Wednesday 30 March 2011

Living for ever?

I have just been listening to a radio discussion on the subject of ageing, and this moved on to the issue of experiments to incease longevity.

It has always seemed to me extraordinary that there seems to be money for this kind of research in a world where so many people die young of diseases whch will one day (sooner, presumaby, if more funds were available) be curable, and where so many are starving. As for the desire to live for ever, is this because we are afraid of death, or do we really want to live on indefinitely?

And then there are those who have gone to the extreme of paying to have their deceased bodies frozen in liquid nitrogen against the discovery of a cure some time in the future (for disease, old age or whatever), when they will be unfrozen, cured and launched once more into the world. Born again, you could say.

This raises several issues. One is, what would these (mainly very old) once rich newly-defrosted people look like, never mind do? And how would they fit into the (probably very different) world in which they found themselves? And in any case, would anyone bother to defrost them at all, given that they would hardly be in a position to sue if they were left in their frozen state?

No. I am prepared to die - I think - when my time comes, provided it's with my wits intact and with some dignity and with minimal work or distress for my family. As Woody Allen said, "I don't mind dying. I just don't want to be around when it happens".



  1. I think the possibilit that, one day in the future, we may be able to postpone death almost indefinitely is profoundly worrying for the human race. As death is the only certainty and gives a lot of the meaning (and drive) to our lives, what will we become when it is no longer an inevitability? And, if such a scenario did come to pass, there woul be an even greater rich/poor divide - those who are born to die and those who aren't. What implications would that have? Would we become almosmt two different species?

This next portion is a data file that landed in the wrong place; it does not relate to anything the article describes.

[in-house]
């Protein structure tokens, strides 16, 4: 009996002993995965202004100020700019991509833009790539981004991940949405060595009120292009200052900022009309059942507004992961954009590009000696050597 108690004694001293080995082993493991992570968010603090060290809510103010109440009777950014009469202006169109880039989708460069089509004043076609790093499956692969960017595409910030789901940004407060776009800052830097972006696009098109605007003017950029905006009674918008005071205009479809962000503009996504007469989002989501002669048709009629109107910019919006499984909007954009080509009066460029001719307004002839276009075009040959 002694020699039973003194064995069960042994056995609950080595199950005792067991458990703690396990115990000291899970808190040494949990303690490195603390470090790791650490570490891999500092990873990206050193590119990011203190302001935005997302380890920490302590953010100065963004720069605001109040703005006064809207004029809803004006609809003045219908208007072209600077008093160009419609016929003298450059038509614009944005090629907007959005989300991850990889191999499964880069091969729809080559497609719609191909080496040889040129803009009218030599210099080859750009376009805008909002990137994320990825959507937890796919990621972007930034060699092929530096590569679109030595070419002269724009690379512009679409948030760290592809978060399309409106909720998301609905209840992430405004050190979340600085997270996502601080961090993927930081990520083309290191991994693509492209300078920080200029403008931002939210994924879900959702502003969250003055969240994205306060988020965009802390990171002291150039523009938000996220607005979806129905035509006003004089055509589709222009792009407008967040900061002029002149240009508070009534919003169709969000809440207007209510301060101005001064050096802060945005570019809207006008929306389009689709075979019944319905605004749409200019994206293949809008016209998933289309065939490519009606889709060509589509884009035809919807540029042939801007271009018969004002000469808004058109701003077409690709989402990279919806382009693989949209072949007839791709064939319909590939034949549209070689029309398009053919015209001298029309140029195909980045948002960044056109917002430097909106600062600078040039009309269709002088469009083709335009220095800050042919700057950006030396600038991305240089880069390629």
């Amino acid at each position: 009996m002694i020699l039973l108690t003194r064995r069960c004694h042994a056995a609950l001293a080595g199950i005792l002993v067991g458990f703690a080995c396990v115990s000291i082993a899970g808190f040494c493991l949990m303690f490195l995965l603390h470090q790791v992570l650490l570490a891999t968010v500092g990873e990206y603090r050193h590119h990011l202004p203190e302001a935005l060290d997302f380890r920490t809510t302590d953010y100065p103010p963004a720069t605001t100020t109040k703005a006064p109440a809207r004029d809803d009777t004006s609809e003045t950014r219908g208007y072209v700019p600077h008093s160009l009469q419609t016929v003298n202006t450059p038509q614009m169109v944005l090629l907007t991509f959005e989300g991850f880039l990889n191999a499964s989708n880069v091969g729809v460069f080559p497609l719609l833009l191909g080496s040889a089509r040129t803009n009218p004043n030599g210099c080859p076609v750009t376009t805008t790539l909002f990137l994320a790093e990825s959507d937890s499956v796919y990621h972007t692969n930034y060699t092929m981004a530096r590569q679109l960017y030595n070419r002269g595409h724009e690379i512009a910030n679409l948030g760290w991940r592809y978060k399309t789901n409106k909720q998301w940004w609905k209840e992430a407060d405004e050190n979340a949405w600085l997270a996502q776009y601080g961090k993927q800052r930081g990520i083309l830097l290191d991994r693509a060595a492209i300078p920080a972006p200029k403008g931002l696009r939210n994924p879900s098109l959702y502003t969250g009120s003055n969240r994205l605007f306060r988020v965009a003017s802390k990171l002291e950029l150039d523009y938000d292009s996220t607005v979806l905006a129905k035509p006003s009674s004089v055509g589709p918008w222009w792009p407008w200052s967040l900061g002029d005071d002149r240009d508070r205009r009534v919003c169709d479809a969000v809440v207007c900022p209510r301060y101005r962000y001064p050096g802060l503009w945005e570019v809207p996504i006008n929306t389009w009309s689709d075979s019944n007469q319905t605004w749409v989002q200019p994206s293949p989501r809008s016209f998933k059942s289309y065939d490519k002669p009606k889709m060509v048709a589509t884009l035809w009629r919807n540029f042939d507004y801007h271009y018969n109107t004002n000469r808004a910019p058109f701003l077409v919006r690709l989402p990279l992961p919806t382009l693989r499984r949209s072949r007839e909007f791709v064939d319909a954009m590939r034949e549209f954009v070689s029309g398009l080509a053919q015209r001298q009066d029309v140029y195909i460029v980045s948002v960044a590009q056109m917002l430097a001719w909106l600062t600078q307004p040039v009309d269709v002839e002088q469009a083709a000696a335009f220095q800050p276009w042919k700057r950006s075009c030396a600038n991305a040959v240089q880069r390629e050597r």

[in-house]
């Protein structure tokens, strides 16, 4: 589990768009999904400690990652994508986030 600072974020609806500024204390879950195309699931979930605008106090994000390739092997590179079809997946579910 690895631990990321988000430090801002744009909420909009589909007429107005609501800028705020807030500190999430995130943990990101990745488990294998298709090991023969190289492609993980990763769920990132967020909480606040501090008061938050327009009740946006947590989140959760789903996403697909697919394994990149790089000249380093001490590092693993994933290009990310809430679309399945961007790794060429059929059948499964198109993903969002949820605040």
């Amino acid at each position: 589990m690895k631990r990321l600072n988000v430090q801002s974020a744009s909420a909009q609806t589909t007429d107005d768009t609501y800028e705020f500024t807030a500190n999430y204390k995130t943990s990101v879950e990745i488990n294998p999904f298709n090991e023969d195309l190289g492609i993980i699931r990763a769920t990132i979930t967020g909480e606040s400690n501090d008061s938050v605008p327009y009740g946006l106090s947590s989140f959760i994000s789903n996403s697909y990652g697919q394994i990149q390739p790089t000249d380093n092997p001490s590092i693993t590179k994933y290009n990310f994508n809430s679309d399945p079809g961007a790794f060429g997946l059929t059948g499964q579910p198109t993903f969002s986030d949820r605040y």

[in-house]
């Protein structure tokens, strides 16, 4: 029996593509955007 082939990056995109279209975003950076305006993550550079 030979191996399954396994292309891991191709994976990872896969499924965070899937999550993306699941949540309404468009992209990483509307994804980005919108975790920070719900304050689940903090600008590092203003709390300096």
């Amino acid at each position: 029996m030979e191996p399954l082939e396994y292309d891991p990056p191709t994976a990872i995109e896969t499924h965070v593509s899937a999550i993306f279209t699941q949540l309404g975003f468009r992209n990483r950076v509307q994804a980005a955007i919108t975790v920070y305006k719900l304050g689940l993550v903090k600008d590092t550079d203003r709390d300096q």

There's a science fiction novel here...

  2. Ooops, that last one was me - my son was still logged in on my account after we were doing stuff together on my computer last night!!

  3. The idea of being able to stay this age for a while is quite appealing, but I don't fancy having lots of years added to the end of my life, unless they come with a guarantee of being fit and healthy.

  4. Oh, Alis! How disappointing. I thought I had a new follower! But I totally agree. As for the novel, as I wrote the post I thought there might be a wonderful subject for someone (not me!) based on those who had been defrosted after years and years in their tanks of nitrogen. The Unfrozen. How's that?Great flim, too.

    Patsy, yes. You have a good point. I'd like to stop the clock right now for, say, 10-15 years. But years of arthritic, deaf old age - no thanks.

  5. I guess it's the fear of the unknown (death) that has humans pursuing the quest for immortality. Imagine having the knowledge or knowing as a fact that death is just another stage of our journey as Beings - we would never be concerned about growing old or about death. Imagine that!

  6. HI, Daine. You're right, of course. I've always thought that if half of us were mortal, and the other half immortal, it would be quite unbearable for the mortal ones. As it is, the one consolation is that we're all in the same boat!

    As for belief in an afterlife (and I think I believe in one), there is still the fear of the unknown!